I stood with my hands over my nose and mouth trying to regain a steady rhythm of breathing. They gently explained what had happened. ‘During a routine patrol early this morning one marine has been killed and your son Edward has been very seriously injured’. I now know these words were selected carefully with just cause. The military have a categorization code where by ‘Very Seriously Injured’ means that it is uncertain that the injured will survive. I have little breath left for anything other than short staccato sentences. I hear their voices distantly, yet the two men are right in front of me. ‘May we come indoors please?’ We walk back up the drive way, the men either side of me. In the few minutes it took to answer the doorbell, my world has crashed. It feels completely wrecked. We go through the gate and into the kitchen.
The words spoken by the Casualty Notification Officer repeat in my mind as a whisper. One marine killed. This is one of those moments where the defining line between reality and a nightmare is difficult to decipher. Everything happening right at this minute is pure shock and adrenalin is racing around my body. I sense that we are right in the thick of something and yet as a Mother I feel an outsider, in the dark, on the periphery of what is going on.
I cannot begin to imagine the unbearable pain and horrific shock of the family whose Royal Marine loved one has been killed. I squirm at the bitter, ghastly, hateful ending that their loved one has endured. I look down at my feet – it is the only place I can focus on to try and escape what is happening right now. The gentlemen are just far enough away from me that by looking downwards they are out of my vision. I feel their presence though, hear their breathing. The kitchen is filled with an atmosphere of dread. The air is tense; the Casualty Notification Officer and the Padre are in control.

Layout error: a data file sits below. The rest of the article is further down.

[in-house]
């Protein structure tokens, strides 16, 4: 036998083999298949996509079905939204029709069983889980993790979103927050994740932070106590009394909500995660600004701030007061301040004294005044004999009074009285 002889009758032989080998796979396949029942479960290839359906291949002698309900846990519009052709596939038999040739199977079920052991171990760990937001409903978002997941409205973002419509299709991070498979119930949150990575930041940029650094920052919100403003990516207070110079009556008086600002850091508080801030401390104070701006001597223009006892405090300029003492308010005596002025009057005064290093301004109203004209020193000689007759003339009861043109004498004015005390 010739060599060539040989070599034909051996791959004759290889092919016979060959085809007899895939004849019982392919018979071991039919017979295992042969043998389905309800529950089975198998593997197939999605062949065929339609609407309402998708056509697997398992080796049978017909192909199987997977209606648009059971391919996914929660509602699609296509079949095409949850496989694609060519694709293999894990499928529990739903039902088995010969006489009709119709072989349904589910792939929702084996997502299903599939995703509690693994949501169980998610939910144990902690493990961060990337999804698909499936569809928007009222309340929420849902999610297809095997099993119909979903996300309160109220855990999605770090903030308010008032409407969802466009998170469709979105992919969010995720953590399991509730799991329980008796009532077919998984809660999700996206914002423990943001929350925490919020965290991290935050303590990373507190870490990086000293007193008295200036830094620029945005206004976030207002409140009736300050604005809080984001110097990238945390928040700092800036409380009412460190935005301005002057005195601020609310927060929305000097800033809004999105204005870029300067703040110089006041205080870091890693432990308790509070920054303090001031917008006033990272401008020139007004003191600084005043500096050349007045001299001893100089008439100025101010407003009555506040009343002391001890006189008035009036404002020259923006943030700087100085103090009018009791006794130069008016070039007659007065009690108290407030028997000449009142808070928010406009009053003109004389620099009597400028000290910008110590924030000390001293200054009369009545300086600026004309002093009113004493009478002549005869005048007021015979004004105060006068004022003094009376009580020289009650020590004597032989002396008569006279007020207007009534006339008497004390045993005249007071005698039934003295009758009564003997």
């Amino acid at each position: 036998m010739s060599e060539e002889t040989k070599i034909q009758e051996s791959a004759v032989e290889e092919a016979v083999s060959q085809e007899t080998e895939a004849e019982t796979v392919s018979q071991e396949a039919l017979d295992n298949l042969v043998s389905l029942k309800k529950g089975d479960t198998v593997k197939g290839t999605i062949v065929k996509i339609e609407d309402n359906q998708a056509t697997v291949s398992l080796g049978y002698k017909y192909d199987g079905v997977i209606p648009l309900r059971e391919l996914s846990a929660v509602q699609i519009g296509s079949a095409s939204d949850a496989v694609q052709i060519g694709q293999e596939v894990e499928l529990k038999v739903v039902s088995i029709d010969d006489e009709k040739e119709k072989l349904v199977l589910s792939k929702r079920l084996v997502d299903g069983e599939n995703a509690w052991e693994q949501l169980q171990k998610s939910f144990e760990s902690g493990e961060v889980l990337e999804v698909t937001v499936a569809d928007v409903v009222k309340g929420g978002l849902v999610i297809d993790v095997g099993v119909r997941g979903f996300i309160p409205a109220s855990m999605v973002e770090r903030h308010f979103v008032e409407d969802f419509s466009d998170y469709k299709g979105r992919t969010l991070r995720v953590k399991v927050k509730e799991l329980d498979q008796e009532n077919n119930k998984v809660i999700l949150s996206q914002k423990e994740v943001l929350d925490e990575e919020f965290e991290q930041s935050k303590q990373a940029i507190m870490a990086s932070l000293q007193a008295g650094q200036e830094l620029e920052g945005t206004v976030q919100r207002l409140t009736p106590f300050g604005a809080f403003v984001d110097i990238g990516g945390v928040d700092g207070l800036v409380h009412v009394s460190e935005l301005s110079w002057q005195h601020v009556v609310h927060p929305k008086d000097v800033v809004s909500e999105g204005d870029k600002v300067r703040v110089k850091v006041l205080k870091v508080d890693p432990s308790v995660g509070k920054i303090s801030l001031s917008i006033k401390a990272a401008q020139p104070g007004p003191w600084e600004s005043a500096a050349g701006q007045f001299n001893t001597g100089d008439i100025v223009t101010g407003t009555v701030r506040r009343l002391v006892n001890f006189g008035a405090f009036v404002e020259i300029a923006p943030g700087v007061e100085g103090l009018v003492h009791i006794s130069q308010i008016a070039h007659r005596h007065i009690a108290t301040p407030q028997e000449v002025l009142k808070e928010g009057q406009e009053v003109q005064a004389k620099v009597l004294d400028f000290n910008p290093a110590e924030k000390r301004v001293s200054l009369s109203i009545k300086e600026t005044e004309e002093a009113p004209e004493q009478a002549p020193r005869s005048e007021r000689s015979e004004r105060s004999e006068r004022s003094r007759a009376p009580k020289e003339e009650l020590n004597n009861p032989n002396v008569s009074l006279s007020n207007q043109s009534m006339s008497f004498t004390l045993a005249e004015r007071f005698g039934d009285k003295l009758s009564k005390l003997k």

And Edward, I ask. Where is he? What are his injuries? They look through their notes to check their latest update, careful to quote what is in front of them. They tell me but their words evaporate into thin air. A few seconds pass. I apologise and ask again. I am listening but nothing is registering. I wish I could have the sheet of paper which they are using to help them get through this difficult time with me. I want to take it away in to another room in the house, hide and read it, as if it is my last gossamer link with Edward, and absorb it. Alone. Solitude has been my way of coping with difficult times for years and now in the middle of a crisis, that is what I would like more than anything. I am not used to sharing my emotions in front of strangers. When I am worried, I bottle it up. I clean. Or scrub floors. Or mow the grass. Or leave the house and go for a long walk. None of this is possible. The precise moment the doorbell rang, our normality extinguished. I had no inkling of what lay around the corner.
They suggest we sit round the kitchen table which is pressed up against the rustic brick wall. One of them gets his laptop out. They quietly begin to try to get a feeling for our family asking questions about my husband, our daughter and me. As we begin to talk I finally grasp Edward’s injuries. It sounds like the damage is to his lower legs and then some facial injuries. I am trying to fathom out what his injuries mean. Has he lost his legs? Is he maimed? Are they broken? They seem unsure and not too worried about this. I spurt out raw undressed questions at them both. I still have not grasped where he is. With incredible patience and compassion, they begin to talk about what occurred near Patrol Base Almas, Helmand Province – the frontline of the Afghan war. In fear, I have interrupted. I cannot wait for them to finish each sentence. Each sentence spoken by the two gentlemen propagates more half-formed stuttered questions from me. But there is more to come.